# Added moment of inertia for cylinder

Discussion in 'Boat Design' started by floating, Mar 2, 2011.

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### floatingJunior Member

For a cylinder rotated underwater about a line perpendicular to its axis (end over end), what is the coefficient of the added moment of inertia? I've only found values for a cylinder rotating about its main axis (which is zero).

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### pamamJunior Member

The moment of inertia for a cylinder rotating about its main axis is NOT 0. The easiest way to find out what you are looking for is to find the mean radius of the cylinder i.e. lenght/2 if it is rotating around one end, then square the radius and multiply by the mass of the cylinder (basically weight/acceleration of gravity (32 ft/sec/sec). This should be close.

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### floatingJunior Member

Sorry, I should have been more clear! The "added" moment of inertia is jargon for the inertia of the water that moves when the cylinder is spun in water. When the cylinder is spun about its long axis, no water mass moves with it if you ignore skin friction, so the added moment of inertia is zero. But when the cylinder is spun end over end, some water moves with it. I am looking for a simple relation that describes how to calculate the moment of inertia of this entrained water.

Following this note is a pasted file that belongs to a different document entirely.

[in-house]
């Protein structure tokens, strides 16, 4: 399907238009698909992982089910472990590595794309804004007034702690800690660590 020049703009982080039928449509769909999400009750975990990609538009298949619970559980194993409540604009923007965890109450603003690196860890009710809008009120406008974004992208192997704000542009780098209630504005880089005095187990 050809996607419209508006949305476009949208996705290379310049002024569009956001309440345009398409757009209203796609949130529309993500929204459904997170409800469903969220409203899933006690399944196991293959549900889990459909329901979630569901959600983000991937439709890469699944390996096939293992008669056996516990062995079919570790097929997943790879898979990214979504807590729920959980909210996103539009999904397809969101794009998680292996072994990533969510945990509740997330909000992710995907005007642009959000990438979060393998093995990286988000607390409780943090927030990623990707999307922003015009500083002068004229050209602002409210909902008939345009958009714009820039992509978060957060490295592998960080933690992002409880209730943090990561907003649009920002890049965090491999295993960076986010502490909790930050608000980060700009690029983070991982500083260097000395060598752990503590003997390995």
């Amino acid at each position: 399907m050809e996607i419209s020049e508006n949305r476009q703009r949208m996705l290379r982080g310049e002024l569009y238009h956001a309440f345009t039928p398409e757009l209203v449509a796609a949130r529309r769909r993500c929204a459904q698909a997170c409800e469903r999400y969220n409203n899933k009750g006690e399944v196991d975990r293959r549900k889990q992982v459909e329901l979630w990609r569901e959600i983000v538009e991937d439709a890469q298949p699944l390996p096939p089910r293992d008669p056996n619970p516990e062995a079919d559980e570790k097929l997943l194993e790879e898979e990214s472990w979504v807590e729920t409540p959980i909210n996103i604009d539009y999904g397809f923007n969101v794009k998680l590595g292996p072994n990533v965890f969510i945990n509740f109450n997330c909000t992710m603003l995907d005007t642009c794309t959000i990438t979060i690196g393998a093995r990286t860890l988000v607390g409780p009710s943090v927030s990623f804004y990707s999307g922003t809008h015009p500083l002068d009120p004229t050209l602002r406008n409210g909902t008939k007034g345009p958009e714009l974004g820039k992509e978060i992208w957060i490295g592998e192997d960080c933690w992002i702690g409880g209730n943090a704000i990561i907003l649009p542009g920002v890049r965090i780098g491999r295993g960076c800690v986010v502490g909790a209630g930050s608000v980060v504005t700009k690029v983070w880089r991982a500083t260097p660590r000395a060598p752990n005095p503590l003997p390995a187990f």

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### jehardimanSenior Member

The mass moment of rotational inertia you are looking for (slugs-ft^2 for rotational inertia G) is effectively equal to the mass of the cylinder times mass moment radius of gyration squared, which is the same as the normal rotational mass moment of inertia. The added mass of any cylinder when moving perpendicular to the deleloped axis is 1, this is just an extension of that case.

FWIW, this added mass IS NOT entrained water, it is the "jerk" (i.e. v triple dot) of the fluid flow around the body. Entrained water is water totaly contained by a body and subject to acceleration but not included in the buoyancy envelope.

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